A brilliant discovery
August 15, 2011
It’s been said that they last forever. Now, it seems, they may not. Diamonds, the world’s sparkliest and hardest naturally occurring material, have been shown to evaporate — slowly but surely — when exposed to the right kind of light.
The discovery, which may shock wearers and merchandisers alike of a girl’s best friend, came as a surprise to researchers at Macquarie University in Sydney.
‘‘Although this type of light-induced evaporation has been observed in some materials, this is the first time it’s been shown to occur for diamonds,’’ says lead researcher Richard Mildren, an associate professor in the university’s photonics research centre.
Diamonds, sometimes known as brilliants, derive their legendary hardness from the ingenious way in which their carbon atoms are arranged in an extremely rigid grid, known as a crystal lattice. The lattice’s rigidity results from the fact that each atom is bound tightly to four other carbon atoms.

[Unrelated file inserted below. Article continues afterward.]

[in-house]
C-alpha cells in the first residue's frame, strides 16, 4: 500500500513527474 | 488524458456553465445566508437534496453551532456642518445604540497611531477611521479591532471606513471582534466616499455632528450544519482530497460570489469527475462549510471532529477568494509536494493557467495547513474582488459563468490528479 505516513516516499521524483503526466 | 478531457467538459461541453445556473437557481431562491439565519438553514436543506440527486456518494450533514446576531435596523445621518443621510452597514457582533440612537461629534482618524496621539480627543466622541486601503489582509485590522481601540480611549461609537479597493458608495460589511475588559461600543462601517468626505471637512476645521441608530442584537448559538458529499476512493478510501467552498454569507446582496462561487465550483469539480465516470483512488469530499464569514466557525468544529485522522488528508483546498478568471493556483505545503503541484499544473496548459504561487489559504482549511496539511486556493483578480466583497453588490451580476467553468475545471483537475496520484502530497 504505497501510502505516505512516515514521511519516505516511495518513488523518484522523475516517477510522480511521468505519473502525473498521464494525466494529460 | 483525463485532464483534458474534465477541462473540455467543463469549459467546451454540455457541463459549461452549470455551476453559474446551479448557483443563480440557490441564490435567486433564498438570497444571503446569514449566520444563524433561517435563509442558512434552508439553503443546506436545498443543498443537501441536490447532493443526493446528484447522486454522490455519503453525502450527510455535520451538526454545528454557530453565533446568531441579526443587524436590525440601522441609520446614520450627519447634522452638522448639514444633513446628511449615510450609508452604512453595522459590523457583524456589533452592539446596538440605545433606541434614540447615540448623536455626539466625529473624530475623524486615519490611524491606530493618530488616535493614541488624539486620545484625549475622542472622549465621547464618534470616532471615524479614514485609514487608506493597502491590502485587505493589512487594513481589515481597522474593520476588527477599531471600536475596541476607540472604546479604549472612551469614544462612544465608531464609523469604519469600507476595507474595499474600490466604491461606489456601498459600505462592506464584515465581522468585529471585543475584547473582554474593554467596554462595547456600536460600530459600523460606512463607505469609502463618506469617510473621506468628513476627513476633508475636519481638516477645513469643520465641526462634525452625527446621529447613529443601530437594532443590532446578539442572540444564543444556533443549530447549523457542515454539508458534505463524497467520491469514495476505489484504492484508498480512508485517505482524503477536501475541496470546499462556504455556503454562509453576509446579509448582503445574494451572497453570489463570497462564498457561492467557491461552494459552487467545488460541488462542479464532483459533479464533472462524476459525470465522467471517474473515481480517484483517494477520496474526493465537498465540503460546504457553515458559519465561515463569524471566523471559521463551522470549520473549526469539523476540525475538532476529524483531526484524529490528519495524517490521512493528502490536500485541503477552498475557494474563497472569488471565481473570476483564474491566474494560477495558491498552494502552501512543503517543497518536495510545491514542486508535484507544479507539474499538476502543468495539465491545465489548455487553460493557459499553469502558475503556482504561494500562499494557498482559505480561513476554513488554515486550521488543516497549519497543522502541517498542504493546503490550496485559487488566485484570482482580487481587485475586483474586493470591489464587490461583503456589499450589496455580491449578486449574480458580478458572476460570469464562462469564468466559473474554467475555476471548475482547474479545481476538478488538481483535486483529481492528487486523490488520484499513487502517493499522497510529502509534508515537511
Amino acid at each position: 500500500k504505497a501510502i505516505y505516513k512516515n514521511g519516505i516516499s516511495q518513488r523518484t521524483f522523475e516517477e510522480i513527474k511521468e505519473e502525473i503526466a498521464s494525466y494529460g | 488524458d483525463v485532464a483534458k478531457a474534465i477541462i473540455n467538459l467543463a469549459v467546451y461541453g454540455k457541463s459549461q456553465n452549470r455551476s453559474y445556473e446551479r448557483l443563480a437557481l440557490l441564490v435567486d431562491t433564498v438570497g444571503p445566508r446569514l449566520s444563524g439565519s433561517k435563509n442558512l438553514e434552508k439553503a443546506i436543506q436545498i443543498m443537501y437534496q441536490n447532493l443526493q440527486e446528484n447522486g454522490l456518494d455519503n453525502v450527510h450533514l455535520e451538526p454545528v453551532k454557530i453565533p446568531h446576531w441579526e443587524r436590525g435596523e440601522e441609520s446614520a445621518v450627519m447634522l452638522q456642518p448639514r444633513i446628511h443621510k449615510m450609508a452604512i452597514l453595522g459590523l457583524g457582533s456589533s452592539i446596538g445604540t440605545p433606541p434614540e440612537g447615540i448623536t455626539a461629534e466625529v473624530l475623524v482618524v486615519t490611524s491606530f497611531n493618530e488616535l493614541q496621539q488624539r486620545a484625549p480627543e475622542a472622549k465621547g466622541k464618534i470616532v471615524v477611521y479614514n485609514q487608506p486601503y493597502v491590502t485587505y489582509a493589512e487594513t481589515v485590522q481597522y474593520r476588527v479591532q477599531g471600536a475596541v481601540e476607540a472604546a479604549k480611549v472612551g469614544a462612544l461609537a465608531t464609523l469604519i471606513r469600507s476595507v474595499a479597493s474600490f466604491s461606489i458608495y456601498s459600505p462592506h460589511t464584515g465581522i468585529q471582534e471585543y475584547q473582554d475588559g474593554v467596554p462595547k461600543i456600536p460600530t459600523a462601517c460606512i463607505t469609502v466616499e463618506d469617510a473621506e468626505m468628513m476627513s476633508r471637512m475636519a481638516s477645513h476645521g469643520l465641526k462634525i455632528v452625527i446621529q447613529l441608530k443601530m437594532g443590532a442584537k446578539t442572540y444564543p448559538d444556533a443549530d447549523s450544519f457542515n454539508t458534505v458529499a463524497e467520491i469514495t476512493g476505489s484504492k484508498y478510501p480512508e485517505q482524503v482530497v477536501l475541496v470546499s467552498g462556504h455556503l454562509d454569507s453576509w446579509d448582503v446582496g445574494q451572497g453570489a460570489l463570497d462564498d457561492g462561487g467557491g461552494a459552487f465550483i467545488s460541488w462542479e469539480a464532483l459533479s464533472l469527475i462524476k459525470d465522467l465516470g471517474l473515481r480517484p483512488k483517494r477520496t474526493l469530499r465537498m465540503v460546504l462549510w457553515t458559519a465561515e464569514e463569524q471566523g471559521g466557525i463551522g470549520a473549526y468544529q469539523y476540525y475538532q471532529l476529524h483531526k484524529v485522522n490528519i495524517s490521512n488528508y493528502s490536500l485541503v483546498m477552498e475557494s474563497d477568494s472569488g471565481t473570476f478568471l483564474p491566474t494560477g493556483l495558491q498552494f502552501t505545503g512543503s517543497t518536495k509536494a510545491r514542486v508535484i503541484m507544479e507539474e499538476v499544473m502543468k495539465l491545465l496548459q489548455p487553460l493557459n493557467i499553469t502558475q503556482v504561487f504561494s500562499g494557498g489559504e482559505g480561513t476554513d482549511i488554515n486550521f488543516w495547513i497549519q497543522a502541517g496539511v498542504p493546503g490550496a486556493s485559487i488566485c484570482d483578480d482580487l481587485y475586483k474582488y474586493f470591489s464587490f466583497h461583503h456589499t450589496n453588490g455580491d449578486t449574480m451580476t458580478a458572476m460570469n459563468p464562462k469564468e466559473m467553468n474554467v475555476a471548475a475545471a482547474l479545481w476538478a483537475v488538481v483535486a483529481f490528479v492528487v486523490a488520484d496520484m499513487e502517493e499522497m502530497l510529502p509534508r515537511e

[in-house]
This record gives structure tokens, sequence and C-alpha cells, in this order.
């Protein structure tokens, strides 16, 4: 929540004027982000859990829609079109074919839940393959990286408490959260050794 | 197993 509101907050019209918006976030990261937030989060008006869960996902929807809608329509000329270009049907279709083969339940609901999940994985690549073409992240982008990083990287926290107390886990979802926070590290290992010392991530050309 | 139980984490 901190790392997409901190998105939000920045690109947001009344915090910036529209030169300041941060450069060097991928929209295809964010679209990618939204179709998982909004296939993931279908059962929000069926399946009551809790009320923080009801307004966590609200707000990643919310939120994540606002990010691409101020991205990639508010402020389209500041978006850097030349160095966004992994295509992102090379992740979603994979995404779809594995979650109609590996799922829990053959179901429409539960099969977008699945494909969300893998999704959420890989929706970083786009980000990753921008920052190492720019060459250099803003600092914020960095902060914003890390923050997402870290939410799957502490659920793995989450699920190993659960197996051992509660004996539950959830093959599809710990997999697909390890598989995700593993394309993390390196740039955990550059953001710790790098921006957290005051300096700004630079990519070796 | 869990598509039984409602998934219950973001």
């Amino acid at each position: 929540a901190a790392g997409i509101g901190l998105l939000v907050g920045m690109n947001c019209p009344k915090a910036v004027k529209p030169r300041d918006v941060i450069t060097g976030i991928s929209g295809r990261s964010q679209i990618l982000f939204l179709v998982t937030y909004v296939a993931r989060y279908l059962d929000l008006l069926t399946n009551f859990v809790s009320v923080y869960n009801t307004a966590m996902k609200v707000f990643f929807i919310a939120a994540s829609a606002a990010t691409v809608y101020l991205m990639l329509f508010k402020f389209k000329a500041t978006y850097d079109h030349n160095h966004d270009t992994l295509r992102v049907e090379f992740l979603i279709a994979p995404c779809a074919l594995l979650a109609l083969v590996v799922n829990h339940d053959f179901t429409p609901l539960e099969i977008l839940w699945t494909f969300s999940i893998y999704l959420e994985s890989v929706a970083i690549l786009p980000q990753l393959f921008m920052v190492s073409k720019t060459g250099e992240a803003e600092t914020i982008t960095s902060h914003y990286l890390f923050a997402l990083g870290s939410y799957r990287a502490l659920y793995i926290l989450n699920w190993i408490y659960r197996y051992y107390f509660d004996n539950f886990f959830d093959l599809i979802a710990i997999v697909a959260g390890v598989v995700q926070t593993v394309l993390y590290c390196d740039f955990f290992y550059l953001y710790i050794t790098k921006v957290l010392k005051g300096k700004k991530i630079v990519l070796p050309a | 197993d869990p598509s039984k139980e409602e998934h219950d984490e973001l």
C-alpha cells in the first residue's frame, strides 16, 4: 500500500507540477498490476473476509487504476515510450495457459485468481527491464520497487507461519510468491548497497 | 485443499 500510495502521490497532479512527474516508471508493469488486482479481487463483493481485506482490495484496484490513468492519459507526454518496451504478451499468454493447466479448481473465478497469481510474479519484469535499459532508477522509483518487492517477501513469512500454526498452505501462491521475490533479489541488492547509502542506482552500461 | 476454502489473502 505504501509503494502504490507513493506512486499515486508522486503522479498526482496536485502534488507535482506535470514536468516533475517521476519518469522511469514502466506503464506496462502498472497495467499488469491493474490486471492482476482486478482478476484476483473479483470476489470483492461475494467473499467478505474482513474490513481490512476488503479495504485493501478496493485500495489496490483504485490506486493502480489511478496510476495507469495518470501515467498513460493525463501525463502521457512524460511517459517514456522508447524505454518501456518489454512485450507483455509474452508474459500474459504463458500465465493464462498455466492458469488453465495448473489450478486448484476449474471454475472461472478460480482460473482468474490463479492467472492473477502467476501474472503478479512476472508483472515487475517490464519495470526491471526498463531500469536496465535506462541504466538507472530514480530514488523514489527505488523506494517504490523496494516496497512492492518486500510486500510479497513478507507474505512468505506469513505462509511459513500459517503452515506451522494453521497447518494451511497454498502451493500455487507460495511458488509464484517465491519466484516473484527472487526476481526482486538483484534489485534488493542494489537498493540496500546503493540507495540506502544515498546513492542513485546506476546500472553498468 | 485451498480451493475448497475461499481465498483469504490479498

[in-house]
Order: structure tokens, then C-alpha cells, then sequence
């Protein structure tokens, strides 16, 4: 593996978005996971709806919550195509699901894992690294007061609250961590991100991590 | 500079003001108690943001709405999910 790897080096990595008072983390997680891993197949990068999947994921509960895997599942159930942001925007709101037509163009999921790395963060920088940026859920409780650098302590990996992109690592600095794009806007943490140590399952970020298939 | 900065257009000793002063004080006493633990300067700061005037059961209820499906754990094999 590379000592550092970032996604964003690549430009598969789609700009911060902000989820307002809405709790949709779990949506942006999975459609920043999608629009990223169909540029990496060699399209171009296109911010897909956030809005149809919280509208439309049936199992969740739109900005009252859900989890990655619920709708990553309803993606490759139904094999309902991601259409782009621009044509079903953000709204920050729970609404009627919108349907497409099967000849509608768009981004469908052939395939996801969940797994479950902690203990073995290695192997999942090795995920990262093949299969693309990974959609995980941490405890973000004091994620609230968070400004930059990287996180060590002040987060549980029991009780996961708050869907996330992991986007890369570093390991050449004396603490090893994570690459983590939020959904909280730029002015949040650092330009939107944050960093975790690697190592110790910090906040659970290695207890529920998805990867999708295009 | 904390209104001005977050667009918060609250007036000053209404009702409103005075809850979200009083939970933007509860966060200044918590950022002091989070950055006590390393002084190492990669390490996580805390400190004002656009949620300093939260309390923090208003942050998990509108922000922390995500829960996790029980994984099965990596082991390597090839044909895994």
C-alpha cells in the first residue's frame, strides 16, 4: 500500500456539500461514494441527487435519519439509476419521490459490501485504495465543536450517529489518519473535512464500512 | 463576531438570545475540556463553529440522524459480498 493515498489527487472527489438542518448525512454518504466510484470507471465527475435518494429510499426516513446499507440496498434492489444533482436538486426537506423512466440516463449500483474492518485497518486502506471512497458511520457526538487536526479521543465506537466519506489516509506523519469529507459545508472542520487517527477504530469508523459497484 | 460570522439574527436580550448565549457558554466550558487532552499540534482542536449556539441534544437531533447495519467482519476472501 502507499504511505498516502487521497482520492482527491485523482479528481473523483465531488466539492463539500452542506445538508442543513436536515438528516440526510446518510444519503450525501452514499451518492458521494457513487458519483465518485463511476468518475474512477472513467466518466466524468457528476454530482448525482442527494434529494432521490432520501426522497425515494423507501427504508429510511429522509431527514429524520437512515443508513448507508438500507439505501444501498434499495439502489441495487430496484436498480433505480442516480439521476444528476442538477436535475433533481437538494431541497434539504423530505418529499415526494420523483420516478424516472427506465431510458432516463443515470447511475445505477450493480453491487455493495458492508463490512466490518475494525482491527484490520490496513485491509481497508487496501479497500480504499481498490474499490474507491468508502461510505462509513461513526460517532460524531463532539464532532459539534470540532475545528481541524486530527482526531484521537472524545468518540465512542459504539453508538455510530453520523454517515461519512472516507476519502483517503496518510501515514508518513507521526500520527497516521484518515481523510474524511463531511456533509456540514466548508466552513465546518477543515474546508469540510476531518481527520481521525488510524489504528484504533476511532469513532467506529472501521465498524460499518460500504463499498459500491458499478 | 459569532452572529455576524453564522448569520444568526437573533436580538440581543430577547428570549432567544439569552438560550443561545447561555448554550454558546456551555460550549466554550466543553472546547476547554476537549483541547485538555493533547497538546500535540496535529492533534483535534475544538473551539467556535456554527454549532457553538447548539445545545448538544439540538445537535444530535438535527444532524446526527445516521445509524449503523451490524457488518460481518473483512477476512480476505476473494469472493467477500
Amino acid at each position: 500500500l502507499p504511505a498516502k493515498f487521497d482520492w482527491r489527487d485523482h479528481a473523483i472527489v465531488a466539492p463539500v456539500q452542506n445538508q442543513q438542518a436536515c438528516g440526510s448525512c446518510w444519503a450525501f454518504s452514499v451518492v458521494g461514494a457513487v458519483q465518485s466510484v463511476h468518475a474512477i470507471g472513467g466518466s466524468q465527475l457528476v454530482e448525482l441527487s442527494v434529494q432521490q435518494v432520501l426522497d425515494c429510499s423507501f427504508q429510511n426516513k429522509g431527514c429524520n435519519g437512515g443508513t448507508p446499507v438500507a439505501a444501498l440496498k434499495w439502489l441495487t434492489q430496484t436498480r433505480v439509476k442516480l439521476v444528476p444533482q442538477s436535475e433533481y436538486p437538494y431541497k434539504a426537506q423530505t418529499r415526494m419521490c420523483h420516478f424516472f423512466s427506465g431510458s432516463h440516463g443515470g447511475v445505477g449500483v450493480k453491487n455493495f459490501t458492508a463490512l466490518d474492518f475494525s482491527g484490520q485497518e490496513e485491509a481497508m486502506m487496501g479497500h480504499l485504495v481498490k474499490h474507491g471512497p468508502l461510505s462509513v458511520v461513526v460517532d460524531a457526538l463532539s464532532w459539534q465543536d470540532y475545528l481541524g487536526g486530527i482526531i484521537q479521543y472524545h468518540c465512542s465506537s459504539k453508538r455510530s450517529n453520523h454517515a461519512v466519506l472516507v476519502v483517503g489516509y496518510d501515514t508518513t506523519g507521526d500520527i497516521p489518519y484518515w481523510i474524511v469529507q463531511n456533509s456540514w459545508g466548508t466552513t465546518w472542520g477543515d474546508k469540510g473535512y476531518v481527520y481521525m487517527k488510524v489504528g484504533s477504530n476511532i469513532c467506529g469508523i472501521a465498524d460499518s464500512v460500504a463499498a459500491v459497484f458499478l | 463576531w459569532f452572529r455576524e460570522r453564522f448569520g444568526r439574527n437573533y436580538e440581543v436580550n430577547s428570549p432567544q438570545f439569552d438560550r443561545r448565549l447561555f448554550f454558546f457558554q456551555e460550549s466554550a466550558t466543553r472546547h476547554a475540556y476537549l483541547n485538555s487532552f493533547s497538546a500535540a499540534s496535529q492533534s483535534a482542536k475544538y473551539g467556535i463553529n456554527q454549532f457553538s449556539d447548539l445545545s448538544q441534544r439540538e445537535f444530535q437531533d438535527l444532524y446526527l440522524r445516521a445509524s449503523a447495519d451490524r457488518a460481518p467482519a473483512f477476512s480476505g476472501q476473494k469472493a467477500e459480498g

Although diamonds are generally transparent to ultraviolet (UV) rays, a tiny sliver of the light is absorbed near the surface. The added energy, Professor Mildren says, is enough to break the chemical bonds that normally bind carbon atoms to the surface.
‘‘Our research has found that it takes the energy of two UV light particles, or photons, to dislodge one carbon atom,’’ he says. ‘‘Carbon atoms or carbon-containing molecules — we’re not sure which yet – are ejected from the surface one by one. The rate at which they are ejected is very predictable.’’
Exactly how the energy is absorbed, and leads to the bonds being broken, is not well understood, he says. ‘‘This is something we are working on.’’